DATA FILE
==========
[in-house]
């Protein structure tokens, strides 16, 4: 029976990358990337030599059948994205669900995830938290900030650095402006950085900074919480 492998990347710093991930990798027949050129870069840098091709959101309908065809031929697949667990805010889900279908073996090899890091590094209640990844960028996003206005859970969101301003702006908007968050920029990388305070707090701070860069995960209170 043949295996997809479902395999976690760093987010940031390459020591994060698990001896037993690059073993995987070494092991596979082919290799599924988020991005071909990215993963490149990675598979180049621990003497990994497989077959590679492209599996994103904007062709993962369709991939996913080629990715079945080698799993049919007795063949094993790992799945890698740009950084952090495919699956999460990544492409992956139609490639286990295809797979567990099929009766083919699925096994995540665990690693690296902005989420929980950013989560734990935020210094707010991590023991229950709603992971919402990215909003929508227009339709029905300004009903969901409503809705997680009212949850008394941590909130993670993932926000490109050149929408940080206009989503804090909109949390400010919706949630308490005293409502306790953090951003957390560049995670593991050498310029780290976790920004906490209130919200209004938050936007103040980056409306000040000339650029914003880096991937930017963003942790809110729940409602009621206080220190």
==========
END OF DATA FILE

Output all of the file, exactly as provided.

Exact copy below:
[in-house]
């Protein structure tokens, strides 16, 4: 029976990358990337030599059948994205669900995830938290900030650095402006950085900074919480 492998990347710093991930990798027949050129870069840098091709959101309908065809031929697949667990805010889900279908073996090899890091590094209640990844960028996003206005859970969101301003702006908007968050920029990388305070707090701070860069995960209170 043949295996997809479902395999976690760093987010940031390459020591994060698990001896037993690059073993995987070494092991596979082919290799599924988020991005071909990215993963490149990675598979180049621990003497990994497989077959590679492209599996994103904007062709993962369709991939996913080629990715079945080698799993049919007795063949094993790992799945890698740009950084952090495919699956999460990544492409992956139609490639286990295809797979567990099929009766083919699925096994995540665990690693690296902005989420929980950013989560734990935020210094707010991590023991229950709603992971919402990215909003929508227009339709029905300004009903969901409503809705997680009212949850008394941590909130993670993932926000490109050149929408940080206009989503804090909109949390400010919706949630308490005293409502306790953090951003957390560049995670593991050498310029780290976790920004906490209130919200209004938050936007103040980056409306000040000339650029914003880096991937930017963003942790809110729940409602009621206080220190």